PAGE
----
Dan Jones  

The hope for bespoke

Dan Jones

Dan Jones

If markets are approaching an inflection point, so too are adviser attitudes to how they manage clients’ money. After years in which many handed over control of vast swathes of assets to outsourcers, intermediaries now face a more nuanced decision.

My bet is that three different routes will prove equally popular in future: sticking with current arrangements, a Mifid II-induced push into finally ceding more control, or seeking to take money back off disappointing discretionary fund managers.

A combination of these last two factors has turned the spotlight back on DFMs this year. Mifid may drive more money their way, but equally it also focuses minds on costs, charges and performance. 

But there is one other structural issue that may help out discretionaries. We all know that pension freedoms have made decumulation strategies even more attractive than they once were. That, in turn, may have led to a shift in the way advisers work with outsourcers, according to Defaqto’s latest DFM satisfaction study. The survey revealed a spike in the percentage of adviser investment business sitting in outsourced bespoke portfolios – from 20 per cent in 2017 to 31 per cent a year on.

The firm doesn’t have full confidence in the data: it describes the finding as “curious”, similar to what it previously labelled as a “suspicious” 2017 uptick in the amount of business advisers kept in-house. That duly faded away this year. 

Nonetheless, it may be that the decumulation age is producing a preference for bespoke offerings. Defaqto says it’s “likely that decumulation investment pots could be larger, and the complexity of changing lifestyle as you get older may make these pots suitable for bespoke management”.

An alternative is that advisers are now prepared to do more business with their outsourcing partners, having liked what they have seen so far. Intermediaries’ satisfaction levels have risen across a number of different areas this year.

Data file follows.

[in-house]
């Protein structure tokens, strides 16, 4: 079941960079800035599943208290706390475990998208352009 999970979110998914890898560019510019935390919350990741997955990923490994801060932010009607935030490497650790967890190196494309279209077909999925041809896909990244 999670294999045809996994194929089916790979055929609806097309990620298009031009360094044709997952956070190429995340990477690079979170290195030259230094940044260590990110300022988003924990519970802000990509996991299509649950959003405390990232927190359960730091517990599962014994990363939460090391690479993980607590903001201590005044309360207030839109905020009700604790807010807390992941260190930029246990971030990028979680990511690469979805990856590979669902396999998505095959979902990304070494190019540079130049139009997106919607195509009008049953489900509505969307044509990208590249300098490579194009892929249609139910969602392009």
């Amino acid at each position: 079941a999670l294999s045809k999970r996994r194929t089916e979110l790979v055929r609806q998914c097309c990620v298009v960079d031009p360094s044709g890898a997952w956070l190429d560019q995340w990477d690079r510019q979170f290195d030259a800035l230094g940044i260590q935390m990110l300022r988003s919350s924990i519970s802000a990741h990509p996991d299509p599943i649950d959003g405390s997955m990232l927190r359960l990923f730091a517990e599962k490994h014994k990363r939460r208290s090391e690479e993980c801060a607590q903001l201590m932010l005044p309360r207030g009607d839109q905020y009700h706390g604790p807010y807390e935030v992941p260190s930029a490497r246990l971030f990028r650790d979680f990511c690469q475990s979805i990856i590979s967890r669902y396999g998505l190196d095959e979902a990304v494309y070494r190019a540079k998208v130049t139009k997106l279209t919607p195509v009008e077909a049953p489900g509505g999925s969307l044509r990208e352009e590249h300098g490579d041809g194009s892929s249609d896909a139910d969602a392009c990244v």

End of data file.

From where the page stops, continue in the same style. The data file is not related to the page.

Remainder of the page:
But DFMs can’t relax just yet. Despite this nascent shift to higher-margin business, the survey found that they still struggle to meet adviser expectations in many areas – largely because said expectations are rising at least as fast as satisfaction levels.

There’s also a continued performance headwind to confront. Most DFMs still benchmark themselves against the old Wealth Management Association indices. But a change in the way these yardsticks were constructed back in 2017 means the indices are more gung-ho than they once were. That means wealth managers tend to lag them when times are good. 

When times are bad, meanwhile, an aversion to bonds tends to count against them: nervous investors elsewhere in the market push yields down to record lows, and prices up.

But these issues are arguably less significant when it comes to retirement income portfolios. The decumulation phase doesn’t easily lend itself to risk-on portfolios, and the inclination to shun bonds might be overcome by the need to liability match. It’s in this space that DFMs may truly be able to prove their worth – or otherwise – to advisers.